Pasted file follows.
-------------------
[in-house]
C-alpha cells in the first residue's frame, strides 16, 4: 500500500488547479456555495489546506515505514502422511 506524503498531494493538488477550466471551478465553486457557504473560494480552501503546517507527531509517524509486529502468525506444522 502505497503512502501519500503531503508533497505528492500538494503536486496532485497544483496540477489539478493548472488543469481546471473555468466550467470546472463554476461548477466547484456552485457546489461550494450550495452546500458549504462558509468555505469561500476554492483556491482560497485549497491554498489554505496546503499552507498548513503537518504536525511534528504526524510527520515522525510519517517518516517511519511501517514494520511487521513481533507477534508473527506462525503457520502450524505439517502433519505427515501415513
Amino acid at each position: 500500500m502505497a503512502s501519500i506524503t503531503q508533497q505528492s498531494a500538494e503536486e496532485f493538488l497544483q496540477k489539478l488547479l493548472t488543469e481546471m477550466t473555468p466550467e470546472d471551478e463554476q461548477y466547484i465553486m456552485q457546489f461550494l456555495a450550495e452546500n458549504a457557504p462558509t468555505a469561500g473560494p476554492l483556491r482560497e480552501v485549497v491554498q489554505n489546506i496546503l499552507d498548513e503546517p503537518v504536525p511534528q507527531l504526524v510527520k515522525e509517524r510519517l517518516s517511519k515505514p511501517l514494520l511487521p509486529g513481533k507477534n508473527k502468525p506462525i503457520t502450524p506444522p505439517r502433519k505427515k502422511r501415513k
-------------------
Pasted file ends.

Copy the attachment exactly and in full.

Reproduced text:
[in-house]
C-alpha cells in the first residue's frame, strides 16, 4: 500500500488547479456555495489546506515505514502422511 506524503498531494493538488477550466471551478465553486457557504473560494480552501503546517507527531509517524509486529502468525506444522 502505497503512502501519500503531503508533497505528492500538494503536486496532485497544483496540477489539478493548472488543469481546471473555468466550467470546472463554476461548477466547484456552485457546489461550494450550495452546500458549504462558509468555505469561500476554492483556491482560497485549497491554498489554505496546503499552507498548513503537518504536525511534528504526524510527520515522525510519517517518516517511519511501517514494520511487521513481533507477534508473527506462525503457520502450524505439517502433519505427515501415513
Amino acid at each position: 500500500m502505497a503512502s501519500i506524503t503531503q508533497q505528492s498531494a500538494e503536486e496532485f493538488l497544483q496540477k489539478l488547479l493548472t488543469e481546471m477550466t473555468p466550467e470546472d471551478e463554476q461548477y466547484i465553486m456552485q457546489f461550494l456555495a450550495e452546500n458549504a457557504p462558509t468555505a469561500g473560494p476554492l483556491r482560497e480552501v485549497v491554498q489554505n489546506i496546503l499552507d498548513e503546517p503537518v504536525p511534528q507527531l504526524v510527520k515522525e509517524r510519517l517518516s517511519k515505514p511501517l514494520l511487521p509486529g513481533k507477534n508473527k502468525p506462525i503457520t502450524p506444522p505439517r502433519k505427515k502422511r501415513k